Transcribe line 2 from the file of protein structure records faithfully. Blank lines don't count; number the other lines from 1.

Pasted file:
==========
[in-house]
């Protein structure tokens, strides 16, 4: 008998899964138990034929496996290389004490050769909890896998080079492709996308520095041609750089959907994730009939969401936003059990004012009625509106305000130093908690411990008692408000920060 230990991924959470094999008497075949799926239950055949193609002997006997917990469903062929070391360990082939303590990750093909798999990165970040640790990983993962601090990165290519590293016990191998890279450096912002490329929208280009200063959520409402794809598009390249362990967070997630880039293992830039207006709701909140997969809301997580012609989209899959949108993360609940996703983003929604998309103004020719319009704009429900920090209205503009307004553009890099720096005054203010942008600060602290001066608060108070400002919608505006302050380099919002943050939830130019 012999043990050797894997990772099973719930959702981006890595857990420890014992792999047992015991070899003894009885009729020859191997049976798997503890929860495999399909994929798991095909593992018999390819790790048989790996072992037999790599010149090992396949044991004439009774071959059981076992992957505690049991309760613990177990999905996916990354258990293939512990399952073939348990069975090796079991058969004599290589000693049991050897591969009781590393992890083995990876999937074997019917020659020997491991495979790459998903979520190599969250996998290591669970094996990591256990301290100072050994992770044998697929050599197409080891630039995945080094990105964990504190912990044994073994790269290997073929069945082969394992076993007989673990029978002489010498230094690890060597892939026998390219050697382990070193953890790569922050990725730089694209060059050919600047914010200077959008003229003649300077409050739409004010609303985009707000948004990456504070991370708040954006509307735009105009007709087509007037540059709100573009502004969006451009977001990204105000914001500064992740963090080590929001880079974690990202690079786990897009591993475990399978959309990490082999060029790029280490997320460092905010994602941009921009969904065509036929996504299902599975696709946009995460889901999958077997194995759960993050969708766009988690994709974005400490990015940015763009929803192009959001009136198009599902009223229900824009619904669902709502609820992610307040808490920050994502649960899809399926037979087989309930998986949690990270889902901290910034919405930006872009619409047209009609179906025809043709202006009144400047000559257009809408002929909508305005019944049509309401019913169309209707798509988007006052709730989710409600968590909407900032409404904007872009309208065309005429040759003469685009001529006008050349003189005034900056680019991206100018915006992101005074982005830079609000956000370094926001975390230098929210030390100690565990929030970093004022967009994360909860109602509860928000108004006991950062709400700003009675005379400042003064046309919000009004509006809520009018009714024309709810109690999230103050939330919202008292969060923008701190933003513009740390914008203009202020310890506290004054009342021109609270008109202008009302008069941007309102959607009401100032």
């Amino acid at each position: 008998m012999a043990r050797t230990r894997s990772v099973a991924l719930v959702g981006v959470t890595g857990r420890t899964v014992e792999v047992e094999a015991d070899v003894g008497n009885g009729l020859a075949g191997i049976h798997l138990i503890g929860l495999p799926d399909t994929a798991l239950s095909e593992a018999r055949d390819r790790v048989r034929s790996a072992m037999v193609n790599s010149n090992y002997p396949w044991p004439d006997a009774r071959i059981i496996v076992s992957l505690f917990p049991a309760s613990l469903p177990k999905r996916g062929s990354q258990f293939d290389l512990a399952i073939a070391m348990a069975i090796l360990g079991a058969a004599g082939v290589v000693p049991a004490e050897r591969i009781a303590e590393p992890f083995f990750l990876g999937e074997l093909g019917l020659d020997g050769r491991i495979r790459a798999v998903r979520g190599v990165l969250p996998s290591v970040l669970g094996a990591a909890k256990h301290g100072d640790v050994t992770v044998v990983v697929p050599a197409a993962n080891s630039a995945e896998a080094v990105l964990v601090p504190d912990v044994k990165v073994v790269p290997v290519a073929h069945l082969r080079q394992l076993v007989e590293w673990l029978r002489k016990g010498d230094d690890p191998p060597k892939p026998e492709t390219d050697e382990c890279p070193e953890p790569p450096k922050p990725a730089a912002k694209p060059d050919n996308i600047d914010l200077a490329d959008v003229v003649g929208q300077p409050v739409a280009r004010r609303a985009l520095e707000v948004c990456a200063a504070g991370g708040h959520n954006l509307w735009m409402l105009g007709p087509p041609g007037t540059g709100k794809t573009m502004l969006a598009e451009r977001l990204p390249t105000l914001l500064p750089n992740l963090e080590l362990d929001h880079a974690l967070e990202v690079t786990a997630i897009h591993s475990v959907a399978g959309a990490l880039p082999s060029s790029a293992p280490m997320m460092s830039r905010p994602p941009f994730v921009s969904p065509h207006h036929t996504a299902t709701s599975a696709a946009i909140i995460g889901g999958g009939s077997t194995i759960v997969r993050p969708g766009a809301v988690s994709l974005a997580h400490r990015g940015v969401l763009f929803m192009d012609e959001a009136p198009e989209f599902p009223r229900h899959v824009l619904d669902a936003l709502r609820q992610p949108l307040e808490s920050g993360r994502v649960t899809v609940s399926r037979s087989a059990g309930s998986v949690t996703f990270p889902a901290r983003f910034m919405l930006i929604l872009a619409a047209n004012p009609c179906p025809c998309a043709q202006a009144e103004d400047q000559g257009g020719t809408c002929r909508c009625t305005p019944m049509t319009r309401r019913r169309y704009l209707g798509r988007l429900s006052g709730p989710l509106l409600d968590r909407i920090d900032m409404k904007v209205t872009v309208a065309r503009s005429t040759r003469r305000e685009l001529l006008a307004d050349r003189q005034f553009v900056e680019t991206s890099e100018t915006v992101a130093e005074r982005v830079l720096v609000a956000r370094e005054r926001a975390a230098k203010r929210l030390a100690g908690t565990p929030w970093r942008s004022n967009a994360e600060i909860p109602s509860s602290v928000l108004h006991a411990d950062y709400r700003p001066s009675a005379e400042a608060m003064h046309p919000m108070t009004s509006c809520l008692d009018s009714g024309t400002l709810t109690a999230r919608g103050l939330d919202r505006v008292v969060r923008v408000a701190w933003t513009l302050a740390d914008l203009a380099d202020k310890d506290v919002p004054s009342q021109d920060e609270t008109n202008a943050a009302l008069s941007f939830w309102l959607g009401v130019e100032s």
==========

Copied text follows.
């Protein structure tokens, strides 16, 4: 008998899964138990034929496996290389004490050769909890896998080079492709996308520095041609750089959907994730009939969401936003059990004012009625509106305000130093908690411990008692408000920060 230990991924959470094999008497075949799926239950055949193609002997006997917990469903062929070391360990082939303590990750093909798999990165970040640790990983993962601090990165290519590293016990191998890279450096912002490329929208280009200063959520409402794809598009390249362990967070997630880039293992830039207006709701909140997969809301997580012609989209899959949108993360609940996703983003929604998309103004020719319009704009429900920090209205503009307004553009890099720096005054203010942008600060602290001066608060108070400002919608505006302050380099919002943050939830130019 012999043990050797894997990772099973719930959702981006890595857990420890014992792999047992015991070899003894009885009729020859191997049976798997503890929860495999399909994929798991095909593992018999390819790790048989790996072992037999790599010149090992396949044991004439009774071959059981076992992957505690049991309760613990177990999905996916990354258990293939512990399952073939348990069975090796079991058969004599290589000693049991050897591969009781590393992890083995990876999937074997019917020659020997491991495979790459998903979520190599969250996998290591669970094996990591256990301290100072050994992770044998697929050599197409080891630039995945080094990105964990504190912990044994073994790269290997073929069945082969394992076993007989673990029978002489010498230094690890060597892939026998390219050697382990070193953890790569922050990725730089694209060059050919600047914010200077959008003229003649300077409050739409004010609303985009707000948004990456504070991370708040954006509307735009105009007709087509007037540059709100573009502004969006451009977001990204105000914001500064992740963090080590929001880079974690990202690079786990897009591993475990399978959309990490082999060029790029280490997320460092905010994602941009921009969904065509036929996504299902599975696709946009995460889901999958077997194995759960993050969708766009988690994709974005400490990015940015763009929803192009959001009136198009599902009223229900824009619904669902709502609820992610307040808490920050994502649960899809399926037979087989309930998986949690990270889902901290910034919405930006872009619409047209009609179906025809043709202006009144400047000559257009809408002929909508305005019944049509309401019913169309209707798509988007006052709730989710409600968590909407900032409404904007872009309208065309005429040759003469685009001529006008050349003189005034900056680019991206100018915006992101005074982005830079609000956000370094926001975390230098929210030390100690565990929030970093004022967009994360909860109602509860928000108004006991950062709400700003009675005379400042003064046309919000009004509006809520009018009714024309709810109690999230103050939330919202008292969060923008701190933003513009740390914008203009202020310890506290004054009342021109609270008109202008009302008069941007309102959607009401100032």